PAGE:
By Alane Palmer, ND, CNC, and Annah Gillette
Experts say that one-third of the world’s dementia cases could be prevented by managing lifestyle factors such as hearing loss, hypertension, and depression.
This remarkable fact was part of a report by the first Lancet Commission on Dementia Prevention and Care that was presented at the Alzheimer’s Association International Conference (AAIC) 2017 and published in The Lancet. The report also highlighted the beneficial effects of nonpharmacologic interventions such as social contact and exercise for people with dementia.The commission’s report identified nine risk factors in early, mid- and late life that increases the likelihood of developing dementia. About 35 percent of dementia — one in three cases — is attributable to these risk factors, the report said.
By increasing education in early life and addressing hearing loss, hypertension and obesity in midlife, the incidence of dementia could be reduced by as much as 20 percent, combined.
In late life, stopping smoking, treating depression, increasing physical activity, increasing social contact and managing diabetes could reduce the incidence of dementia by another 15 percent.
“The potential magnitude of the impact on dementia of reducing these risk factors is larger than we could ever imagine the effect that current, experimental medications could have,” Schneider said. “Mitigating risk factors provides us a powerful way to reduce the global burden of dementia.”
Keep your mind active. Mentally stimulating activities, such as reading, solving puzzles and playing word games, and memory training might delay the onset of dementia and decrease its effects.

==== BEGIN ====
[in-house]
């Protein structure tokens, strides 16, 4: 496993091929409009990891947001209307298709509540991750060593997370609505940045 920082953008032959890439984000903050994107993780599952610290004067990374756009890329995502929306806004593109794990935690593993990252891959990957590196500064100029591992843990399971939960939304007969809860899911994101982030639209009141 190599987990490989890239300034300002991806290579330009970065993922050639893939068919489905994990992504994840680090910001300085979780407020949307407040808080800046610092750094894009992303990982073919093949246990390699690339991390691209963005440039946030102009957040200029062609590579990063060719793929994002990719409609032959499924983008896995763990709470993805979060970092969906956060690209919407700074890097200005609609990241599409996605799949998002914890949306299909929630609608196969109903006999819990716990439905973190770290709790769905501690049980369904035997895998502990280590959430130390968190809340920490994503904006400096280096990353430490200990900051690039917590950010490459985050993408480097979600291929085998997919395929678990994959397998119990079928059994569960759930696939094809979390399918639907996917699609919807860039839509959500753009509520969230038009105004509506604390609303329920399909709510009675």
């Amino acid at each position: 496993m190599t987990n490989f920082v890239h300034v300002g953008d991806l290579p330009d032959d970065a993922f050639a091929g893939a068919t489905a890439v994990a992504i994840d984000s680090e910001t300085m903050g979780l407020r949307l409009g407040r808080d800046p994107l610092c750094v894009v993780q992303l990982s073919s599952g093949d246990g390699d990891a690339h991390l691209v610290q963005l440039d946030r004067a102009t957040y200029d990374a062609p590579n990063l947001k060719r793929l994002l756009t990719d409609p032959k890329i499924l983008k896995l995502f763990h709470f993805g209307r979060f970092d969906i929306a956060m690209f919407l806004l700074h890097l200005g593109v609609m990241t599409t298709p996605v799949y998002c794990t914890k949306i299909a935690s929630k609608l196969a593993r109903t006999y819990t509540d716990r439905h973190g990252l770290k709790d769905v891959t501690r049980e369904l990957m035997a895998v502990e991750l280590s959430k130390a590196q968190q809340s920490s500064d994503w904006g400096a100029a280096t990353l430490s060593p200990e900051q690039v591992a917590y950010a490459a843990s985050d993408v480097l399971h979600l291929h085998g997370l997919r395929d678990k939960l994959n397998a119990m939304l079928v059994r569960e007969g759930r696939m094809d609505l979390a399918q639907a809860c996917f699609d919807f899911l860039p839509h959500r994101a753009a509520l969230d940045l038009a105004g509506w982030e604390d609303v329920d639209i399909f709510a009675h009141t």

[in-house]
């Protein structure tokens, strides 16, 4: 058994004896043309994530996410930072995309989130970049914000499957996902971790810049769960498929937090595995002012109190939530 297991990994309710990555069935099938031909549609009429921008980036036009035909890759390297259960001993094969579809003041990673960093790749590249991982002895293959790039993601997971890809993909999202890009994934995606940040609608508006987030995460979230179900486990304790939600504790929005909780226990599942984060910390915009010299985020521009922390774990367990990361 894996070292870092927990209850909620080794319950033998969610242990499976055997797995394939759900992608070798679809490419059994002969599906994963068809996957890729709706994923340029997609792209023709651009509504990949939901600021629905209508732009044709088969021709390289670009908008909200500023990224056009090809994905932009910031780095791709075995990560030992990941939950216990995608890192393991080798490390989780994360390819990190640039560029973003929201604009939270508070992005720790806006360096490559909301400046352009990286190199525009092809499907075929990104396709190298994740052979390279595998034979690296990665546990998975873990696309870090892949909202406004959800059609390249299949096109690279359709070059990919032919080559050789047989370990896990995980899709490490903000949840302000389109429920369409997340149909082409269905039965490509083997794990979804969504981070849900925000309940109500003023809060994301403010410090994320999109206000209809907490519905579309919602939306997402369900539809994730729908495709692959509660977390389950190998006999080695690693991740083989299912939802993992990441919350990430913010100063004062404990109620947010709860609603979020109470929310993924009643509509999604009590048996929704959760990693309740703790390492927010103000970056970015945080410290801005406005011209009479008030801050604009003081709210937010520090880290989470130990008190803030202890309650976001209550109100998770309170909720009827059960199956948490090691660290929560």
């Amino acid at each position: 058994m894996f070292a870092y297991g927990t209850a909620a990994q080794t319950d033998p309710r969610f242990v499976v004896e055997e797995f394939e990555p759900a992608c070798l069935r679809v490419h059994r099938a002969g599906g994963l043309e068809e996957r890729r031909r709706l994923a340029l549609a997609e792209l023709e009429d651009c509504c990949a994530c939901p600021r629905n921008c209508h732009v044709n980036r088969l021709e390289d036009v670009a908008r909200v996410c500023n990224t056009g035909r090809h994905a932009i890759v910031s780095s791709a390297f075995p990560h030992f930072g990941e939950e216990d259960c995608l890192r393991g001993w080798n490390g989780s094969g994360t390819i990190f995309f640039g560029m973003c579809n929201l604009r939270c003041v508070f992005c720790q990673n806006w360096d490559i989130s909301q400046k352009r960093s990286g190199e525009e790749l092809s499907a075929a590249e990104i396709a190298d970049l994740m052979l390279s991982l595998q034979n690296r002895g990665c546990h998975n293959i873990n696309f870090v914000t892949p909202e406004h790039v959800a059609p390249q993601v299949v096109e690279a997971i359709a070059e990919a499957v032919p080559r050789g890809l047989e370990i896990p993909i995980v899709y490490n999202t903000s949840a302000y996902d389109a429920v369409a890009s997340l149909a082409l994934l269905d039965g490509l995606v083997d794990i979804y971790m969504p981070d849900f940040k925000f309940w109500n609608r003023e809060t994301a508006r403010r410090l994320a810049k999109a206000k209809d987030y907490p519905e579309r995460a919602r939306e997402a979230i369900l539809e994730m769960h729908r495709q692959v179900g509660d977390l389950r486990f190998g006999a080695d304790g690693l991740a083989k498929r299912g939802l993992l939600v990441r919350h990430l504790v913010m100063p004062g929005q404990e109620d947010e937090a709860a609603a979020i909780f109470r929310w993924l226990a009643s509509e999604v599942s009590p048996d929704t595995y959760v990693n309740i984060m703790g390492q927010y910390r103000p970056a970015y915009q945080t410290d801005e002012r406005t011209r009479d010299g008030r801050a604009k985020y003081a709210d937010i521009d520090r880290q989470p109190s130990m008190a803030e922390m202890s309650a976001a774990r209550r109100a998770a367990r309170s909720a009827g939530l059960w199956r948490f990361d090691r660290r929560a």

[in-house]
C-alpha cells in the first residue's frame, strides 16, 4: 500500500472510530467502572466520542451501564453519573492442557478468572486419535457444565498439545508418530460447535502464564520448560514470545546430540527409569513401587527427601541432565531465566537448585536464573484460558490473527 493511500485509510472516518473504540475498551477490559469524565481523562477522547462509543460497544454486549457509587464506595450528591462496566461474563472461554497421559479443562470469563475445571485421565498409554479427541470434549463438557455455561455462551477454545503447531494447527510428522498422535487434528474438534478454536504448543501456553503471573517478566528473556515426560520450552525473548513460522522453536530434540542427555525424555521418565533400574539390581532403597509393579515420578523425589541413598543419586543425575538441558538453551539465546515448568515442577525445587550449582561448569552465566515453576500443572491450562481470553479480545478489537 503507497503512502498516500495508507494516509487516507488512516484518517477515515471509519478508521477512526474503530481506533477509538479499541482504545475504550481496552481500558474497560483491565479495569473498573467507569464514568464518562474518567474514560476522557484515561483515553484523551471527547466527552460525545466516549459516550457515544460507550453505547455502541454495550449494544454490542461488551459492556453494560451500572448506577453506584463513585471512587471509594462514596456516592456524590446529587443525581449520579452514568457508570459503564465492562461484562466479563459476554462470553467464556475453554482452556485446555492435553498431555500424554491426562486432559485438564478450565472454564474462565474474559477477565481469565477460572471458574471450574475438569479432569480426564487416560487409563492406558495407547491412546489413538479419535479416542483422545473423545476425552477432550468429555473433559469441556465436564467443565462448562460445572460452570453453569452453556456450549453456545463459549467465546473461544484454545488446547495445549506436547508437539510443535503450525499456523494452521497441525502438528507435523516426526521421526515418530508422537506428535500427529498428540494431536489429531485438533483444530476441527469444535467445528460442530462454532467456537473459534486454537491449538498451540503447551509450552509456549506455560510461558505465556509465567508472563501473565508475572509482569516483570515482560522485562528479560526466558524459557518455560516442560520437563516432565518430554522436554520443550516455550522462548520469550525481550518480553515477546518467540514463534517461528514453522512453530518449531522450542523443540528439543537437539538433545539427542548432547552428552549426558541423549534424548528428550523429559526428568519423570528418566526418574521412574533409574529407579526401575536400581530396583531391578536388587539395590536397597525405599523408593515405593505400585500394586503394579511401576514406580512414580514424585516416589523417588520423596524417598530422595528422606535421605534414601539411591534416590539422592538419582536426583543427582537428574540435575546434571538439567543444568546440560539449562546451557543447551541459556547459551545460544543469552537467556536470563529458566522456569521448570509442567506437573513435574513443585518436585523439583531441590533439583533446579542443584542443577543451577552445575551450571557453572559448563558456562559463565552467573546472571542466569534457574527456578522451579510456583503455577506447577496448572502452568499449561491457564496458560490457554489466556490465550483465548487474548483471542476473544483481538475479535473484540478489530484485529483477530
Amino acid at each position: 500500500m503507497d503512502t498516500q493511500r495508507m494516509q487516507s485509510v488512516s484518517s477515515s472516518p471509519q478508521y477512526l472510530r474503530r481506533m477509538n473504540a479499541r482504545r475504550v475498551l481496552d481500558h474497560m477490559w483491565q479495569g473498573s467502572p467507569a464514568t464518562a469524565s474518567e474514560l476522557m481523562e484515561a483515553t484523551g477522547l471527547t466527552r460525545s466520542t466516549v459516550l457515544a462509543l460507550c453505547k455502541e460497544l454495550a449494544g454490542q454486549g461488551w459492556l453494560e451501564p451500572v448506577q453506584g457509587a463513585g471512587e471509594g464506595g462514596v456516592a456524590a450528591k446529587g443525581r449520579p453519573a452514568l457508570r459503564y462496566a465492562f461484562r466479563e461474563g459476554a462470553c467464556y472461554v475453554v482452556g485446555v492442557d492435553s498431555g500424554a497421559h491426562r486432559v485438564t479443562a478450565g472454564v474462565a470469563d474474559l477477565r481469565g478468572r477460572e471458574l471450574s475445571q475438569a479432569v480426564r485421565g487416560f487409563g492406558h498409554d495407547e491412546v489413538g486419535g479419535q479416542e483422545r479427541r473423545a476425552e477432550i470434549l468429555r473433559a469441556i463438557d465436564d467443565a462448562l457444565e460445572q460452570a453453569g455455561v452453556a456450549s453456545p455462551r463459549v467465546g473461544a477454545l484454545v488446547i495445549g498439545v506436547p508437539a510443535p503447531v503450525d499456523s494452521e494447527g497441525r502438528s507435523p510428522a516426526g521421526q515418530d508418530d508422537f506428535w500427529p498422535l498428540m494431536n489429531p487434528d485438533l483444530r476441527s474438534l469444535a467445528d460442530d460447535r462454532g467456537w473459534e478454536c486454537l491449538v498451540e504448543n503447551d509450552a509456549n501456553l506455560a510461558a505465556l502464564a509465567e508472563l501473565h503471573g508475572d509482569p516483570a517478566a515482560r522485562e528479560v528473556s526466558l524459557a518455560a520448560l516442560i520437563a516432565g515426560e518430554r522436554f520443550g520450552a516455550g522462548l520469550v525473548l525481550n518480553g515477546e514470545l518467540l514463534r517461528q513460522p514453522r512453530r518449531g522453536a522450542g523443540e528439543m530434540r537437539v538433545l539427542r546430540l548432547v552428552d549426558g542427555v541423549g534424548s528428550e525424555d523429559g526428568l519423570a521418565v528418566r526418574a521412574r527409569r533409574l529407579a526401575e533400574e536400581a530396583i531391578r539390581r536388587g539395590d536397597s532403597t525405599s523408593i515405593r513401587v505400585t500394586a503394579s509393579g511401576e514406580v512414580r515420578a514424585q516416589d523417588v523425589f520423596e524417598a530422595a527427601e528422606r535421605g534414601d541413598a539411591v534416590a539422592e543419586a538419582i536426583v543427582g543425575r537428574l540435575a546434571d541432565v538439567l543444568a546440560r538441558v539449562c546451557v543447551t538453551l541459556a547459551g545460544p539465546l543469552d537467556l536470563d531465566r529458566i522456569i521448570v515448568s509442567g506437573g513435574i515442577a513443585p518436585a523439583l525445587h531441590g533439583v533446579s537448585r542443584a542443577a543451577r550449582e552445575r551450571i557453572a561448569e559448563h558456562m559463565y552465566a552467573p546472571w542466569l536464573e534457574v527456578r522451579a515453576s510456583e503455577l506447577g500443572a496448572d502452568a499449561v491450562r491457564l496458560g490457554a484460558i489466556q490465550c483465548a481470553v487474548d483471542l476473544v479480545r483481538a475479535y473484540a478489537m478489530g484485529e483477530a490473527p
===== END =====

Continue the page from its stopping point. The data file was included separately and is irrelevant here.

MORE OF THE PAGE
Be physically and socially active. Physical activity and social interaction might delay the onset of dementia and reduce its symptoms. Move more and aim for 150 minutes of exercise a week.
Quit smoking. Some studies have shown smoking in middle age and beyond may increase your risk of dementia and blood vessel (vascular) conditions. Quitting smoking might reduce your risk and will improve your health.
Get enough vitamin D. Research suggests that people with low levels of vitamin D in their blood are more likely to develop Alzheimer’s disease and other forms of dementia. You can get vitamin D through certain foods, supplements and sun exposure.
More study is needed before an increase in vitamin D intake is recommended for preventing dementia, but it’s a good idea to make sure you get adequate vitamin D.
Lower your blood pressure. High blood pressure might lead to a higher risk of some types of dementia. More research is needed to determine whether treating high blood pressure may reduce the possibility of dementia.
Maintain a healthy diet. Eating a healthy diet is important for many reasons, but a diet — rich in fruits, vegetables, and omega-3 fatty acids, commonly found in certain fish and nuts — might promote health and lower your risk of developing dementia.
Comprehensive blood testing can give you a look at your inflammatory levels which may be leading to dementia and other health challenges. This all inclusive test will include results on insulin, c reactive protein, homocysteine, fibrinogen, hemoglobin A1C, high iron. Additionally the Western Blot test for Lyme which is the great imitator when it comes to signs of inflammation and dementia.
Examples: We have been working with a lady in her 60s suffering from dementia. The symptoms are real , yes she has it, but the symptoms were caused from a sluggish thyroid, low iron and high inflammation markers. And another client age 54 had 4 positive bands on a Lyme western blot test, once treated, the dementia symptoms improved drastically!
You do not have to live with symptoms, get tested., get a clearer direction and start feeling better soon!
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Medical disclaimer: Our test kits cannot be used to diagnose, treat or cure any disease. All test results are to be used as educational materials and as a guide to help support your overall health and wellness. Always discuss health concerns with your medical doctor.